Now that summer’s over and the weather is cooling down, if you own a boat you have likely pulled your vessel out of the water and parked her at home or some other dry dock.
While it’s sad to think that you won’t be back on your boat until next year, you also need to ensure that you keep her primed and protected by properly preparing for fall and winter.
We are offering up the following tips, but remember to also read your owner’s manual for the manufacturer’s recommendations for keeping your boat protected during the colder months:
- The engine – Follow the manufacturer’s instructions when winterizing the engine, but be sure to flush it with fresh water and drain fuel from the carburetor to prevent build-up of deposits. Use fogging oil in the cylinders to lubricate cylinder walls and pistons.
- The stern drive – Do a thorough inspection and remove plant life or barnacles from the lower unit. Drain the gear case and clean the lower unit with soap and water.
- The fuel tanks – Fill the fuel tanks to avoid a build-up of condensation, and add a fuel stabilizer. Follow the product instructions.
- The freshwater system – Drain the freshwater tank and water heater and pump a nontoxic antifreeze into the system. Turn on all faucets until you see the antifreeze coming out.
- The interior – Remove all valuables from your boat. Clean drawers thoroughly and turn cushions on their edges to allow air to circulate. Clean the refrigerator and freezer.
- Cover her up – A cover will keep your boat clean, and also protect her from water and UV rays, which can break down hoses and fade upholstery.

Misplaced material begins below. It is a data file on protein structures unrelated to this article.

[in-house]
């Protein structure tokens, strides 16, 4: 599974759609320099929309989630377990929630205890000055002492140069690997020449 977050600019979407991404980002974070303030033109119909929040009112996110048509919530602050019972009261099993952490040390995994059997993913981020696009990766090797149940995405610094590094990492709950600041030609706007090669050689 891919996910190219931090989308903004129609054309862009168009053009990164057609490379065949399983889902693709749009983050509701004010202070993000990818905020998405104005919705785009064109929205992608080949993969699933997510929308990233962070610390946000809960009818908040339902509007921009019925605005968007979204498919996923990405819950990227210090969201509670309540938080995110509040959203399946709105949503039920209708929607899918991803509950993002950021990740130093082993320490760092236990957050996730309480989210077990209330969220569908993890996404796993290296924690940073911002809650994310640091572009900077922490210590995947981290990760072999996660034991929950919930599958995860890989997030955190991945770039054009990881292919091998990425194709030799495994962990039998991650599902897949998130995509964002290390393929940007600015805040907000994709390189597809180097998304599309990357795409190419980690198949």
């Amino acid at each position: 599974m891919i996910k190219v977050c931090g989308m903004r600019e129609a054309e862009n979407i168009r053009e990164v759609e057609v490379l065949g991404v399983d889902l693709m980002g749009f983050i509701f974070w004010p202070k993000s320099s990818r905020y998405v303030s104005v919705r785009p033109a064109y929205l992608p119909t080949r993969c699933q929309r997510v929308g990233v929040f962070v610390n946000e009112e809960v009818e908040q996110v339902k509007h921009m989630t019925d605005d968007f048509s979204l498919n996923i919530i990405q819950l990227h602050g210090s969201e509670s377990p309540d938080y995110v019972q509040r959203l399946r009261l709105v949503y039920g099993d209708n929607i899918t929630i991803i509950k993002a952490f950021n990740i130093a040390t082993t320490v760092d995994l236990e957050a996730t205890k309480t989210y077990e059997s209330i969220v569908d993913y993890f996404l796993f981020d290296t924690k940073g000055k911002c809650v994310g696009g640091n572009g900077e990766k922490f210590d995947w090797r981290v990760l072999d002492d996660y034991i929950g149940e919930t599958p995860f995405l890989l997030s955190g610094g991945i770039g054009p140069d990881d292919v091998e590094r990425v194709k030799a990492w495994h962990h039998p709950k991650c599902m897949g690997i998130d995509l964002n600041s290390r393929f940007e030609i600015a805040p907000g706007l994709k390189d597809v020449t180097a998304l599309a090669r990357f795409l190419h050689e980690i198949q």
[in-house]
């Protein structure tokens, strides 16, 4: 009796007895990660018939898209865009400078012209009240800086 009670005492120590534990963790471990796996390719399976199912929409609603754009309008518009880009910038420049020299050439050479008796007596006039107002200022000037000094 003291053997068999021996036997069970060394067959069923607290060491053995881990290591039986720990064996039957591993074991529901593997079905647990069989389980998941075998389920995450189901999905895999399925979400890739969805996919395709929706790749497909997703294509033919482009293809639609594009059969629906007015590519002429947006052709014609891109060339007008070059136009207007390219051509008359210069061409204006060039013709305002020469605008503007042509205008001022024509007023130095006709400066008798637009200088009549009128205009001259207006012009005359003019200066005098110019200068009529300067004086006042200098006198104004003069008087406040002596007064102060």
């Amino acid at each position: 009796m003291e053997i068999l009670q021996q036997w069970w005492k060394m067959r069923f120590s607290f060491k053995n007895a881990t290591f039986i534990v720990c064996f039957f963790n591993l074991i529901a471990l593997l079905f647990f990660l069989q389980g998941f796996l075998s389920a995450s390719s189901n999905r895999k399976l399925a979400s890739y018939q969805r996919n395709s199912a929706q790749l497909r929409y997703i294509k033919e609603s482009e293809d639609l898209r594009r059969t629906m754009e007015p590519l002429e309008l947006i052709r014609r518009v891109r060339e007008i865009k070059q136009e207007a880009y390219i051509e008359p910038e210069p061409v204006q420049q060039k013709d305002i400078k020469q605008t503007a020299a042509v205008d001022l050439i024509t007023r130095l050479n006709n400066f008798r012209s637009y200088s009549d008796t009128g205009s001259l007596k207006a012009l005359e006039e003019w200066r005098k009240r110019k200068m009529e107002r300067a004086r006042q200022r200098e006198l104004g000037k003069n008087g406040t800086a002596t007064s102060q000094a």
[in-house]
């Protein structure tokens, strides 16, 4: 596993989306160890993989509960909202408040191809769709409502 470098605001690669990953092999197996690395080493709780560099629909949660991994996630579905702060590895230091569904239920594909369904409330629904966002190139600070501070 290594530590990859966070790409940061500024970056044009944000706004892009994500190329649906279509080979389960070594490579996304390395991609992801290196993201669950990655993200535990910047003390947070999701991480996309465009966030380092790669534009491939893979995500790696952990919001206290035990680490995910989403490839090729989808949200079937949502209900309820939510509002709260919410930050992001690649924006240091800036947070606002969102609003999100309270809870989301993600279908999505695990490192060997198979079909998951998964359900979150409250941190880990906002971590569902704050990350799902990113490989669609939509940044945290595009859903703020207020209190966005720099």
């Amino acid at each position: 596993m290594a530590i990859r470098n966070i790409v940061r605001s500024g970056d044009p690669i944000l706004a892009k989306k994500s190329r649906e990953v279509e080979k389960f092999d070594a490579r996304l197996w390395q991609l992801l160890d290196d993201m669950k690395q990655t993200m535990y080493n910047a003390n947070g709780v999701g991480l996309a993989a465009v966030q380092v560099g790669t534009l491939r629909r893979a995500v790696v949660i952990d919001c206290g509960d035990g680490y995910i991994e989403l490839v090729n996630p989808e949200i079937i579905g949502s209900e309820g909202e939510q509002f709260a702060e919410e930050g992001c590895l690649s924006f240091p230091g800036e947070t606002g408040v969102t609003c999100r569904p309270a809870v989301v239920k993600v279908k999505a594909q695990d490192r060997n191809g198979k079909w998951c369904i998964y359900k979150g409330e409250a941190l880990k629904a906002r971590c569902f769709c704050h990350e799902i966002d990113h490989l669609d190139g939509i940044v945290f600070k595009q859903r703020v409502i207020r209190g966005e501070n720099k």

Check your insurance coverage
Even out of the water and not in use, a boat can be damaged no matter where it is. Often, damage from fire or theft isn’t covered unless you have a watercraft policy.
Also, if the weather suddenly turns beautiful in November and you can’t resist the urge to hit the water, you will want that coverage in place.
There are plenty of reasons to keep year-round coverage, but seasonal policies are available if you feel it’s right for you. If you want to know more, give us a call.
If you have a small boat with limited power, you may have some coverage under your homeowner’s or renter’s insurance policy. Larger and faster boats, along with personal watercraft, require their own policies.
Of course, you may also be wondering if you should keep your vessel insured during the months you won’t be using it. There are a few things to consider here:
- If your boat is older, you may want look into cash-value coverage instead of agreed value.
- If you have a lot of expensive fishing equipment, make sure you have enough optional coverage so your gear isn’t at risk.
If you want to save money on your coverage, you should also consider:
- Taking a boating safety course, as some policies offer discounts for taking these classes.
- Increasing your deductible.
- Bundling your policies with one insurance company.